“Thinking only of ourselves and neglecting others brings trouble. Being truthful, honest and transparent brings inner strength and others’ trust. You’ll find yourself free of stress and anxiety.”

Asked how to balance government policy with individual freedom, His Holiness repeated what he has said often before that the world belongs to humanity not leaders or rulers. Democracy is the best system of government because leaders are not only chosen by the people, but remain accountable to them. Regarding national identity, he said that stressing it too much detracts from our sense of our common humanity and tends to encourage a sense of ‘them’ and ‘us’. As for dialogue between religions, he said that the idea of one truth, one religion is true in the context of an individual’s faith and practice, but in terms of the wider world we need to acknowledge several truths and several religions and foster respect among them.

His Holiness the Dalai Lama with Russian journalists after their interview in New Delhi, India on December 20, 2013.
One of the journalists told His Holiness about his friend who is poor, has five children and whose wife is dying of cancer. He wanted to know where he can find strength. His Holiness replied:

“Very sad. But if he only thinks of his own troubles these unbearable feelings tend to increase. On the other hand if he thinks of the many other people who are in a similar or far worse situation, it can bring some relief. The important thing is to take a realistic approach.”

A documentary film maker talked about a film she is involved with that focuses on the alarming slaughter of elephants in Africa for their ivory tusks for which there is said to be a booming market among Buddhists in Asia. His Holiness told her that such problems are best solved by education and her documentary will make a valuable contribution to educating the public at large.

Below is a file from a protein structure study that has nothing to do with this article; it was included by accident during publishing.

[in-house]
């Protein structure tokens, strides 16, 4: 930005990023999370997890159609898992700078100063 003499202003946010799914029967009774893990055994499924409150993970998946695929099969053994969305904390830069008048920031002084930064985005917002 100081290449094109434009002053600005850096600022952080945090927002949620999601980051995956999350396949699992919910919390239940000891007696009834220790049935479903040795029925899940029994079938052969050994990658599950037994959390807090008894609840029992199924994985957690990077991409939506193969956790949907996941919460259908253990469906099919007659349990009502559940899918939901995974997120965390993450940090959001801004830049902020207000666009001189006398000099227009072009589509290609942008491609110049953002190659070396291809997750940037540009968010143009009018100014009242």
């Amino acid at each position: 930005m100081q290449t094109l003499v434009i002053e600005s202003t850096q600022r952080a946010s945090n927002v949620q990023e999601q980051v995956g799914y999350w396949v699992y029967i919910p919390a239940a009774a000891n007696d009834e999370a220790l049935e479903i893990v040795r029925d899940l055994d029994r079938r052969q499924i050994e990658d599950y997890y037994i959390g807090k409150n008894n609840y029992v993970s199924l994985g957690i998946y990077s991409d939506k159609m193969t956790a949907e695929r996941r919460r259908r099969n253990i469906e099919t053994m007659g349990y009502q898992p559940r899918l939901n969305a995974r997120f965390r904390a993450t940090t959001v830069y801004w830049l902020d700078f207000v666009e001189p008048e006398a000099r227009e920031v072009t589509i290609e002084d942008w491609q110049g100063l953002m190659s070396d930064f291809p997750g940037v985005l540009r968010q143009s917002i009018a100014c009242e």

Asked whether it’s acceptable to tell ‘white lies’, His Holiness cited the traditional example of a monk and a hunter. The hunter is in pursuit of a wild animal and comes across a monk who he asks where the animal went. Because of the harm that would ensue, this is a case in which the monk would be wrong to tell the truth. Similarly, when asked whether it can ever be acceptable to steal or sell drugs to support your family, His Holiness responded that you have to judge for yourself whether supporting your family justifies ruining someone else’s life.

The conversation concluded with His Holiness saying he looked forward to seeing the significant contribution the Russian Federation can make to the world, expressing his appreciation that Russia has officially recognised four religions, the Russian Orthodox Church, Islam, Judaism and Buddhism. The journalists in turn looked forward to a time when they will be able to welcome His Holiness to Russia once again.

Tomorrow, His Holiness begins three days of Buddhist teachings requested by Russians, when he resumes an explanation of Shantideva’s ‘Guide to the Bodhisattva’s Way of Life’ that he began last year.